In manufacturing companies, wear is a critical, but at the same time inescapable factor that has a direct impact on the lifespan of components and machines. It is an unavoidable by-product of the physical strain to which parts are subjected for a long time and repeatedly in a production environment.
Nevertheless, the problem is perfectly manageable. What's more, if you have the knowledge to spot and identify wear patterns in time, you can prevent possible unexpected downtime and serious collateral damage. For that reason, we are happy to offer you guidance in the eight most common forms of wear and tear.
1. Abrasive wear
Abrasive wear occurs when abrasive particles move along a surface with lower wear resistance than the former abrasive. You will be able to determine this by unmistakable wear marks on the surface.
Erosive wear is a phenomenon in which the passage of solid, liquid or even gaseous elements along the surface of the part in question leads to wear marks on the surface. If it concerns chemical substances that are at the root of the wear, the erosion process will accelerate considerably.
Corrosion is basically an umbrella concept behind which numerous wear variants are grouped that are the result of (electro)chemical exposure. Each manifests in a different way. Just think of pitting or crevice corrosion, galvanic corrosion (due to a potential difference between two metals), stress corrosion, acid corrosion (due to an acidic electrolyte pH < 7), intercrystalline corrosion or temperature corrosion.
Fretting is also a form of corrosive wear, but where the damage is the result of a combination of load and minimal mechanical movements between two objects that are nominally at rest. This can be caused by, for example, vibrations or cyclic voltages, causing clearance. The order of magnitude can vary from a few microns for example. bolted connections to several tens of nanometers for larger systems. Fretting can be recognized as pits or grooves, with dark-colored rust around them.
5. Oxidation (Chemical wear)
Oxidation is the reaction between a metal and oxygen, creating oxides. These oxides do not have the same properties as the original metal, resulting in a degradation of the surface characteristics. In addition to the reaction with oxygen, both electricity and high temperature can accelerate the oxidation process, thus affecting the hardness of the material.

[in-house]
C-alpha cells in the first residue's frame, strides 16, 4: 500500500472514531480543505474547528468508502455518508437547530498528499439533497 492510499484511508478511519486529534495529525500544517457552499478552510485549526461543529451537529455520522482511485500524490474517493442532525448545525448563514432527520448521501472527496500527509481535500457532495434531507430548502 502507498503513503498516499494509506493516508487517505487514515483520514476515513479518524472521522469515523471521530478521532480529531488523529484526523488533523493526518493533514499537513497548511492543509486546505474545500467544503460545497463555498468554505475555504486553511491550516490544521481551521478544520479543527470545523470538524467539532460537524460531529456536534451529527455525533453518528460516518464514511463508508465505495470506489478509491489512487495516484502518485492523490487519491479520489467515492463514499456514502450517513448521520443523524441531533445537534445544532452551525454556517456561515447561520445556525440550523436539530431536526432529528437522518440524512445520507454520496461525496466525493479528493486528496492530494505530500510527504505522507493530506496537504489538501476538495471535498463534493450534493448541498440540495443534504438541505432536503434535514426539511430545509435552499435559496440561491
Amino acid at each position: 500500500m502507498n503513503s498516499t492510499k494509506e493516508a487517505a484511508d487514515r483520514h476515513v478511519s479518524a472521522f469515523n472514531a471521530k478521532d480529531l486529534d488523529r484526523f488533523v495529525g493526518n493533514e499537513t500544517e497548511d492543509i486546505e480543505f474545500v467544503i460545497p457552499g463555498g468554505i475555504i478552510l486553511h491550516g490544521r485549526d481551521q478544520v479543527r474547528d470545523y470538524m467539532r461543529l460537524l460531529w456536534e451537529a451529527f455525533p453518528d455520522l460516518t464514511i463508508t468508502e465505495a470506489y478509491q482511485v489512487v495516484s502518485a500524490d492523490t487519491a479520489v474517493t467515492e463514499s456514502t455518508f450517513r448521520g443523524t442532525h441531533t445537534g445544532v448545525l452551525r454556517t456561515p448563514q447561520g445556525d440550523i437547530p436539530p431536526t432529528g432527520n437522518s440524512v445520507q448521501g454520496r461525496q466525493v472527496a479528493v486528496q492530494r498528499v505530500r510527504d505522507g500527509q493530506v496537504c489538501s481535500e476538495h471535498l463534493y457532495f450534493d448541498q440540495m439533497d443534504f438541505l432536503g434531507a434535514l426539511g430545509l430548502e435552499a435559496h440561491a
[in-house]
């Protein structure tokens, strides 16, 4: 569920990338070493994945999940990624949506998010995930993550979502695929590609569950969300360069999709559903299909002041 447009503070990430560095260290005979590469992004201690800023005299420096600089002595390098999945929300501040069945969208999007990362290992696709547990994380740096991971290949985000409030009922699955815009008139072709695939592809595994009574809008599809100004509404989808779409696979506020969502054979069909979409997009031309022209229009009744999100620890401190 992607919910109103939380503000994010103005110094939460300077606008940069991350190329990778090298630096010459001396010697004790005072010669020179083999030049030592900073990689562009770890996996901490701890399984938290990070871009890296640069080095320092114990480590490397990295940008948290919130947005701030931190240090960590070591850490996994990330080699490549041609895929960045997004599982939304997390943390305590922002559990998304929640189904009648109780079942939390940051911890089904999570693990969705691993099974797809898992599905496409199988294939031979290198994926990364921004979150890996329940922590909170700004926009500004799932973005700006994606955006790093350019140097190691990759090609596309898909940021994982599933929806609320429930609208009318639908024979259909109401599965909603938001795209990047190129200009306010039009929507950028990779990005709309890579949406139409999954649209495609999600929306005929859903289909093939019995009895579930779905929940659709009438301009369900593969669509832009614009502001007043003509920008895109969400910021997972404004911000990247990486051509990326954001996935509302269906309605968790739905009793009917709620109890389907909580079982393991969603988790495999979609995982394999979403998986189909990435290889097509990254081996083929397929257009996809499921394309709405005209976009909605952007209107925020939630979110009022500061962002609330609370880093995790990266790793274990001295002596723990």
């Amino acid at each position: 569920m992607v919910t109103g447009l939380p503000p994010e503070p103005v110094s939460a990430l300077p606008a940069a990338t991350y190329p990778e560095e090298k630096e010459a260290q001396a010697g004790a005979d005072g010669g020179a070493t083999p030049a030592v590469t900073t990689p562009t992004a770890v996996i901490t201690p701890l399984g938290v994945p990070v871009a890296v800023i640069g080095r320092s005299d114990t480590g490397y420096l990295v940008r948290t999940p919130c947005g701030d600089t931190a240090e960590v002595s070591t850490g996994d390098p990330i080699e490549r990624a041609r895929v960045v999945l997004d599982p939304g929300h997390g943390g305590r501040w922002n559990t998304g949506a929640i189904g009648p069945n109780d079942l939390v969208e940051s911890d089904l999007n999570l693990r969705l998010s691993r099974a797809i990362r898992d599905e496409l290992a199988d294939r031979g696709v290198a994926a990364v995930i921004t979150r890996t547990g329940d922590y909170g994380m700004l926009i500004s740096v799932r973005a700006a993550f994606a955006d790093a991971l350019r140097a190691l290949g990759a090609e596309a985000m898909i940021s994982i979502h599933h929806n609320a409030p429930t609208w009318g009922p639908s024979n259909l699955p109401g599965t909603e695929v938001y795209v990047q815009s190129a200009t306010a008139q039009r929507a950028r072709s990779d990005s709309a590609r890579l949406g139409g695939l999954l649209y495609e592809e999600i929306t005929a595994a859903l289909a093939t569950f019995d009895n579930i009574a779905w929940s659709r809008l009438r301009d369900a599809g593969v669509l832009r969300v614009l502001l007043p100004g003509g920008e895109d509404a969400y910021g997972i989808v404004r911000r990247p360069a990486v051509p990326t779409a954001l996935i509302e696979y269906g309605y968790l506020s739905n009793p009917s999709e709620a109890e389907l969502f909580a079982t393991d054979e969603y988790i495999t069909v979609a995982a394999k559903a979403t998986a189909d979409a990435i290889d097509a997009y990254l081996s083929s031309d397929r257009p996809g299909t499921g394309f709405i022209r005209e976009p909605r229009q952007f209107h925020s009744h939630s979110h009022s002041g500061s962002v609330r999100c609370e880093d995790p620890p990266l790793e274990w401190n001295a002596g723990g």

6. Adhesive wear
Adhesive wear occurs when heat builds up due to short-term but repeated friction between two components under the impulse of excessive surface pressure. Due to the adhesion and subsequent re-loosening of the materials, pieces of metal can break off and wear occurs anyway.
7. Bearing fitting wear
Wear on the bearing fit manifests itself when insufficient lubrication is present, the load is too high, or if there is an inaccurate alignment. This combination creates a rotating and abrasive effect within the bearing fit, whereby particles are worn from the interior of the encapsulating component.
8. Surface fatigue
When a surface is repeatedly loaded with varying forces, surface fatigue occurs: a wear form in which microcracks manifest themselves in the material surface. It is precisely these cracks that over time will result in the crumbling of material particles or even breakage from the part in question.
A repaired part, better and cheaper than the original
Given the demanding markets that De Beleyr-Engineering focuses on, we perfectly succeed in reconciling the desire for a limited stock of spare parts with the urgency when the need is greatest.
What's more, we have the expertise and the technologies to bring worn or even depreciated parts back to their original condition and even better, including the repair of the original nominal dimensions. And this at a cost lower than new via thermal spraying, cylindrical grinding, machining & EDM wire erosion.
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